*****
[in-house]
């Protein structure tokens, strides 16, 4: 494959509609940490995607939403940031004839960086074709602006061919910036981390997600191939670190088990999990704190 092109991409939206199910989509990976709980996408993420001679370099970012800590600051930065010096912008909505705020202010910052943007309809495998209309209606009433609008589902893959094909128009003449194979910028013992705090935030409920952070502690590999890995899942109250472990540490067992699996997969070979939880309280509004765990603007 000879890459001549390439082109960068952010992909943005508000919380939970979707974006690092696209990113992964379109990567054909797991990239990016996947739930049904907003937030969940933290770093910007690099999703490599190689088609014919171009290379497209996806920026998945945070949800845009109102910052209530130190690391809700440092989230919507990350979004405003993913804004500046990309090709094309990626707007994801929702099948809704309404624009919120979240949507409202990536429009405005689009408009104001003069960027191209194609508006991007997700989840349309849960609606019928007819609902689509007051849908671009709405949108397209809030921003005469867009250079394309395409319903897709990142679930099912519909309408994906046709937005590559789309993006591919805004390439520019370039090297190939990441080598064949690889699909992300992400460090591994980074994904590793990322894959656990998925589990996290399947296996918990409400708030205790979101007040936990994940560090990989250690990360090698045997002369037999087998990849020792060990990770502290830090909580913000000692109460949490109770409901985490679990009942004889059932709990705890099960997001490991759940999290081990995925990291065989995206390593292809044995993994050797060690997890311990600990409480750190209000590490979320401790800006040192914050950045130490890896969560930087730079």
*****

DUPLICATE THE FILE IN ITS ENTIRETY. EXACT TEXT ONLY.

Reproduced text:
[in-house]
């Protein structure tokens, strides 16, 4: 494959509609940490995607939403940031004839960086074709602006061919910036981390997600191939670190088990999990704190 092109991409939206199910989509990976709980996408993420001679370099970012800590600051930065010096912008909505705020202010910052943007309809495998209309209606009433609008589902893959094909128009003449194979910028013992705090935030409920952070502690590999890995899942109250472990540490067992699996997969070979939880309280509004765990603007 000879890459001549390439082109960068952010992909943005508000919380939970979707974006690092696209990113992964379109990567054909797991990239990016996947739930049904907003937030969940933290770093910007690099999703490599190689088609014919171009290379497209996806920026998945945070949800845009109102910052209530130190690391809700440092989230919507990350979004405003993913804004500046990309090709094309990626707007994801929702099948809704309404624009919120979240949507409202990536429009405005689009408009104001003069960027191209194609508006991007997700989840349309849960609606019928007819609902689509007051849908671009709405949108397209809030921003005469867009250079394309395409319903897709990142679930099912519909309408994906046709937005590559789309993006591919805004390439520019370039090297190939990441080598064949690889699909992300992400460090591994980074994904590793990322894959656990998925589990996290399947296996918990409400708030205790979101007040936990994940560090990989250690990360090698045997002369037999087998990849020792060990990770502290830090909580913000000692109460949490109770409901985490679990009942004889059932709990705890099960997001490991759940999290081990995925990291065989995206390593292809044995993994050797060690997890311990600990409480750190209000590490979320401790800006040192914050950045130490890896969560930087730079």